URBAN PLANNING REFORM: KEY POINTS
Earlier this year the Ministry of Development and Technology unveiled a bill amending the Act on Urban Planning and Land Use. The legislation is currently in the consultation phase. If enacted, it will represent a major overhaul of the existing regulatory framework for planning, which has been in place for nearly two decades. In what follows we summarise the main points of the reform.
The bill introduces a new instrument of urban planning, the master plan, which each commune will be required to adopt for its entire territory. The master plan will have the status of a local legal act. All local plans and decisions on land use conditions will have to conform to the master plan.
At the heart of the master plan will be a description of the commune’s spatial-functional structure. It will divide the commune’s territory into planning districts and specify, for each district, the types of uses allowed in it. In this way, a clear relationship will be established between the contents of the master plan and specific determinations made at the level of local plans and decisions on land use conditions.
The idea is that the master plan will be a brief and concise document, containing a limited set of stipulations, thus enabling its swift adoption by communes.
In their master plans, communes will be able to designate “areas for complementary construction”, in which new constructions that fill gaps in existing built-up spaces can be allowed on the basis of decisions on land use conditions. In all other areas, new constructions will only be allowed on the basis of local plans (including so-called integrated investment plans – see below).
In another important change, the reform repeals provisions authorising communes to adopt Studies of Land Use Conditions and Directions, which set out in general terms their land use policies. In the new regulatory framework, a commune’s land use policy will be laid down in its development strategy. The strategy’s broad directives will be translated into concrete norms of the master plan, which, in turn, will inform specific determinations at the level of local plans and decisions on land use conditions.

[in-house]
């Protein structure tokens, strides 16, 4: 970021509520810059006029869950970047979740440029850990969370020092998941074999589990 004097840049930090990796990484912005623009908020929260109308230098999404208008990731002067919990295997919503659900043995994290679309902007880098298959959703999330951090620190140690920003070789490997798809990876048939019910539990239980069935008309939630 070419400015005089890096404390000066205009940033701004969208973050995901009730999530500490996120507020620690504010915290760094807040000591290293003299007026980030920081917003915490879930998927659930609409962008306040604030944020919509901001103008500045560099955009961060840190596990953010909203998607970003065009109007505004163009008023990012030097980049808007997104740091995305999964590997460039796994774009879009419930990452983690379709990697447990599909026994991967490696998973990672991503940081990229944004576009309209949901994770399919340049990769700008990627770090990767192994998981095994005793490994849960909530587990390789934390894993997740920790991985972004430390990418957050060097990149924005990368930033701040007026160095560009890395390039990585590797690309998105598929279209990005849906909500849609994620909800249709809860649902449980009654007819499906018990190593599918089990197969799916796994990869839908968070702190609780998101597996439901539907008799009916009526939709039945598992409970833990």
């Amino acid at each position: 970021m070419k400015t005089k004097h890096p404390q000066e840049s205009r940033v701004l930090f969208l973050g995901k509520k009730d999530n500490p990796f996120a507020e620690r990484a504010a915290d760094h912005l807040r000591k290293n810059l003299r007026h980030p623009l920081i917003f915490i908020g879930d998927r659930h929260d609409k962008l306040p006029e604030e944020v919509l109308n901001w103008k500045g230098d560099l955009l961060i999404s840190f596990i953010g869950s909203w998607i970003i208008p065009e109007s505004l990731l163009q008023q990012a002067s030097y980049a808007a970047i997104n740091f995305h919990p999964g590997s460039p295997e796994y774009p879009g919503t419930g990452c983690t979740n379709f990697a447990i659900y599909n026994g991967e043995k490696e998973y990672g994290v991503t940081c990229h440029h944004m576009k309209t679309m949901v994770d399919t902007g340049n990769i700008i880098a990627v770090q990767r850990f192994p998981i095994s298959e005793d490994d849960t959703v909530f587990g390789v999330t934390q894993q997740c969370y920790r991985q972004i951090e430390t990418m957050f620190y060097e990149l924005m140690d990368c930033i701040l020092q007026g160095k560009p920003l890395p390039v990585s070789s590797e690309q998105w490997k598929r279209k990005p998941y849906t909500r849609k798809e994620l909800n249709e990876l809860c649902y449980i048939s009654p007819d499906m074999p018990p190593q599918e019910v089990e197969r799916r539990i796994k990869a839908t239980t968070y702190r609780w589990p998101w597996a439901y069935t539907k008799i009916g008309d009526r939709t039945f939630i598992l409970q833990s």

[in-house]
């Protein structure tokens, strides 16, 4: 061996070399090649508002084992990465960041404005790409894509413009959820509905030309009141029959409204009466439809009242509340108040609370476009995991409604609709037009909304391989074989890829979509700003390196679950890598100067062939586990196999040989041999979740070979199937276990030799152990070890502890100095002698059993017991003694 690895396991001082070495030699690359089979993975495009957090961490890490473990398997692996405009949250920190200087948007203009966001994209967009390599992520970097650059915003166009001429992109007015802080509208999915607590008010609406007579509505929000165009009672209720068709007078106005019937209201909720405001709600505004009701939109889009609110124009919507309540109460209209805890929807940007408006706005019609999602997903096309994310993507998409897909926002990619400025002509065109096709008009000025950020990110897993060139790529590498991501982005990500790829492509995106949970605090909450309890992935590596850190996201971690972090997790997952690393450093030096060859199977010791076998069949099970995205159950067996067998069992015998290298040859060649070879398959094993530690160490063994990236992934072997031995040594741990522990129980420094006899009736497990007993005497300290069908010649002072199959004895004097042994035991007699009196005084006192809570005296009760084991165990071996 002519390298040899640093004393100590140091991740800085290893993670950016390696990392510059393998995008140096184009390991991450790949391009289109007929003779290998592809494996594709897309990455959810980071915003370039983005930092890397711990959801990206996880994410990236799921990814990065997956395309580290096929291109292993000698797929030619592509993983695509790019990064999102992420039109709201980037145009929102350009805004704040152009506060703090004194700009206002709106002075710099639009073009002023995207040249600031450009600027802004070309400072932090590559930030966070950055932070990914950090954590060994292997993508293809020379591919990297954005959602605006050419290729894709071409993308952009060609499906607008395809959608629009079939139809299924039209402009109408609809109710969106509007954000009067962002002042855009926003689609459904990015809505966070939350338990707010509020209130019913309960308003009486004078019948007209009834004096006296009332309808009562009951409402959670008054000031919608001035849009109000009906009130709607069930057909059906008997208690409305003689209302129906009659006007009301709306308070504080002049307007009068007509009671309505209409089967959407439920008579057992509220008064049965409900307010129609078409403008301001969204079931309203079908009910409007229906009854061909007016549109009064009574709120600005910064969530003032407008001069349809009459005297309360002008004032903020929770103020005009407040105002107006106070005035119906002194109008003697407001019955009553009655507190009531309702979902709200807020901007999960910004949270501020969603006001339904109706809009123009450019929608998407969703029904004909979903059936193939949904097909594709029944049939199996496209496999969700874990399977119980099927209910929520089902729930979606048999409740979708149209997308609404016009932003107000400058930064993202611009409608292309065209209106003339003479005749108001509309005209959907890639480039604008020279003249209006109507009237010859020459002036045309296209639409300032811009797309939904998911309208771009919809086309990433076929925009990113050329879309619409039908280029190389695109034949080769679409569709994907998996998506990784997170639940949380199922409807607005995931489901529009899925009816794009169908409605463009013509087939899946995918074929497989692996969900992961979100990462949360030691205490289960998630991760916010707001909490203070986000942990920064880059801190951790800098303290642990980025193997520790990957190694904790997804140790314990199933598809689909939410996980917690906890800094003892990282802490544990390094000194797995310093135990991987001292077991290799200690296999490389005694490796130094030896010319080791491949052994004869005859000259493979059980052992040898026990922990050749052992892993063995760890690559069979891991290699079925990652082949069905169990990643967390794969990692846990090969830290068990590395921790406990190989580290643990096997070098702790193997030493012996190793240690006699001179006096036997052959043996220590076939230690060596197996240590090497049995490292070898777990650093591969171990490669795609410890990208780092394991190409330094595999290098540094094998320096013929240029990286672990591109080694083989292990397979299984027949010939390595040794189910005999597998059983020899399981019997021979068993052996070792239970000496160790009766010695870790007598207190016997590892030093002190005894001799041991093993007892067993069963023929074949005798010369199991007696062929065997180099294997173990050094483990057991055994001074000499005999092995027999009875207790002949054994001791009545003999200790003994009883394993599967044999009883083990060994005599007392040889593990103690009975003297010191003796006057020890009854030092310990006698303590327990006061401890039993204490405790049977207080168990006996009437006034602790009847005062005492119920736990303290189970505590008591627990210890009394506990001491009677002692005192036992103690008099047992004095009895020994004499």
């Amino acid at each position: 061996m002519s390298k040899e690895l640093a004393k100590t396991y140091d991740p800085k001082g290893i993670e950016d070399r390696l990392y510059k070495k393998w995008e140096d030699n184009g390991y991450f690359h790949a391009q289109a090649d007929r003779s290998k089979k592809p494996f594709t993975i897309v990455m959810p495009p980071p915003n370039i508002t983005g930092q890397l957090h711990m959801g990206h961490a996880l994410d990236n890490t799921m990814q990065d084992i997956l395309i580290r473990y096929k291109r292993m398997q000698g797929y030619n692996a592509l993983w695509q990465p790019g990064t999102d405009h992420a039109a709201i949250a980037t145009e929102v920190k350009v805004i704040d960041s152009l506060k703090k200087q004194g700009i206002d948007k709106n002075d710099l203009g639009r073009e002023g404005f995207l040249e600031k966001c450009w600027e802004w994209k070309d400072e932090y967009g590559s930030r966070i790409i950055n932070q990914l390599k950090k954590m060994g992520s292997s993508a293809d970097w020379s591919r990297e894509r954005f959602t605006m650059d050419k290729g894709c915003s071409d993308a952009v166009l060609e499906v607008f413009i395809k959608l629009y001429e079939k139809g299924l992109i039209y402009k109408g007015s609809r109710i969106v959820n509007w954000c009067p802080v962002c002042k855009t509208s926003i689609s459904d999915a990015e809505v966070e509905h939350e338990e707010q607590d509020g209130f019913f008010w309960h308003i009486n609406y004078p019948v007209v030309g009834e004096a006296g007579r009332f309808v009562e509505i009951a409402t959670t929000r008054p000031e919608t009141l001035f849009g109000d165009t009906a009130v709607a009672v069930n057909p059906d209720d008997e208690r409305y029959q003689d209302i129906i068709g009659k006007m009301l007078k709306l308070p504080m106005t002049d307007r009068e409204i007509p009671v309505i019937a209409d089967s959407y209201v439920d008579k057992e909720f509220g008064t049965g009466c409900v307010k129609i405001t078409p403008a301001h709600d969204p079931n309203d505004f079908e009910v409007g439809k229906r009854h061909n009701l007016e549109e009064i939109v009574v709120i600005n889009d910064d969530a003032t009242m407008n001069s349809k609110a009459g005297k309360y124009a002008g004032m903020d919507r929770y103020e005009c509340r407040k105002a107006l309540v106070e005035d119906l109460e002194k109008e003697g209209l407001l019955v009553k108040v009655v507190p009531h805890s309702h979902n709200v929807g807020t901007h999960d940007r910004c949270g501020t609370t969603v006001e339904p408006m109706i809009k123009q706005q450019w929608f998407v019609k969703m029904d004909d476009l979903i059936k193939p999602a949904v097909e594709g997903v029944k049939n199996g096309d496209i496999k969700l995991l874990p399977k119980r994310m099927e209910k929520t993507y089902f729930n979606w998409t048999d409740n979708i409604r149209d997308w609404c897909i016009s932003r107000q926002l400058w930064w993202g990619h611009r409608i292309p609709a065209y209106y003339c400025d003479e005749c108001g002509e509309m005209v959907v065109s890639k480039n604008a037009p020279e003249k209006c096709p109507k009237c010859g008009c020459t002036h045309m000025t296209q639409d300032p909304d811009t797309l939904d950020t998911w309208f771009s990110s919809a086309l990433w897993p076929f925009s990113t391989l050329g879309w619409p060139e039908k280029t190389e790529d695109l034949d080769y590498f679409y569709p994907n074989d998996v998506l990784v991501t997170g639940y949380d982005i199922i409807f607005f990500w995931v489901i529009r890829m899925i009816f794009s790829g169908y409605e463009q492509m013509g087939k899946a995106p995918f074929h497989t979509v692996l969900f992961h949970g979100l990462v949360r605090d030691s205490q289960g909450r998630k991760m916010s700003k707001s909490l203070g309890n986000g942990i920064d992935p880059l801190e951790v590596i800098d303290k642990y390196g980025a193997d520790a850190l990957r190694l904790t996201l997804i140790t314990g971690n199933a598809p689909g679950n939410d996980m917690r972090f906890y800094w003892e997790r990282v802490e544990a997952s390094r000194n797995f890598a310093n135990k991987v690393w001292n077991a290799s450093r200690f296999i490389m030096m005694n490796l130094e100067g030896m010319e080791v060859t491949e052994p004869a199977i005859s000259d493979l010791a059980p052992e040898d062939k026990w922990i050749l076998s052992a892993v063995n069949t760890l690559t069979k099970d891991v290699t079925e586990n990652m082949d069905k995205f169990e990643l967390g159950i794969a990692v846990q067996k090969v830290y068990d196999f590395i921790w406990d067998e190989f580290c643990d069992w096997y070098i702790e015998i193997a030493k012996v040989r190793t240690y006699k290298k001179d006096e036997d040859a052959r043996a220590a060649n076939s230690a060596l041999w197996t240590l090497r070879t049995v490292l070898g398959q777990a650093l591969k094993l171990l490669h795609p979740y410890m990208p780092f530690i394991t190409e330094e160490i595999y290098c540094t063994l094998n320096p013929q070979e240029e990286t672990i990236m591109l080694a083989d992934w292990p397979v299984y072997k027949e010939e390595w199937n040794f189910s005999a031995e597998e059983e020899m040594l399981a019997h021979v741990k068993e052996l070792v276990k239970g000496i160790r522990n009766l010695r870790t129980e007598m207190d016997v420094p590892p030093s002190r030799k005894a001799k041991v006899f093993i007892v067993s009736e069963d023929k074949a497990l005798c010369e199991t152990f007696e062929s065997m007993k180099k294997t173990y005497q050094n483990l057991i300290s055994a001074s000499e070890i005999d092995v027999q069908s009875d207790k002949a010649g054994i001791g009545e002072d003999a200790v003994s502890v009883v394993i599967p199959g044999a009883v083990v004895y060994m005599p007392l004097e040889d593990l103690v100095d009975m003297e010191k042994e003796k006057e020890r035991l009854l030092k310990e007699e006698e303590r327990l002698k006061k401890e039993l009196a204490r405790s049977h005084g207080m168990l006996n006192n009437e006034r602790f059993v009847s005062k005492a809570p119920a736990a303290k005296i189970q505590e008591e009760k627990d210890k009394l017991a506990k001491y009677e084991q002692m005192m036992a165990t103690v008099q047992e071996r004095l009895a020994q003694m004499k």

The draft bill also introduces a special kind of local plan, called an integrated investment plan (ZPI), that can be prepared for large-scale undertakings that require coordination in terms of the necessary technical, transport, or social infrastructure. A commune will be able to adopt a ZPI at the request of the project owner, after negotiating and concluding “an urban planning agreement” with the project owner setting forth the principles and conditions of the project’s implementation and the obligations of both sides. ZPIs will be adopted following a simplified planning process consisting of interagency agreements, opinion gathering and public consultations. Thanks to ZPI, a wider range of projects will be able to be built under this special procedure, including housing, retail, industrial, and farming production projects.
Other changes relate to decisions on land use conditions. As already noted, they will be issued only for projects in areas designated for complementary construction in the master plan, and will have to conform to the master plan in terms of allowed uses and urban planning indicators and parameters. Second, the bill caps the area to be examined when issuing decisions on land use conditions for certain uses, notably for housing and for services (but with the exception of retail trade), at three times the width of the frontage zone of the land, but not less than 50 metres and not more than 200 metres. Third, it stipulates that decisions on land use conditions expire three years after becoming valid. So the project owner will have three years to obtain a building permit or commence the project.
The bill also establishes the Urban Planning Register, an integrated electronic database that will contain, among other things, all documents issued during planning processes, reports from public consultations, administrative decisions, or regulatory rulings. It will be accessible for free for all interested parties.
The legislation is to come into effect on 1 January 2023, with the exception of the provisions relating to the Register of Urban Planning and to further digitisation of planning acts, which will become effective three years later, on 1 January 2026.
By Anna Kowalczyk-Pogorzelska, Attorney at law
Originally published in PMR Construction Insight: Poland, No. 7 (256), July 2022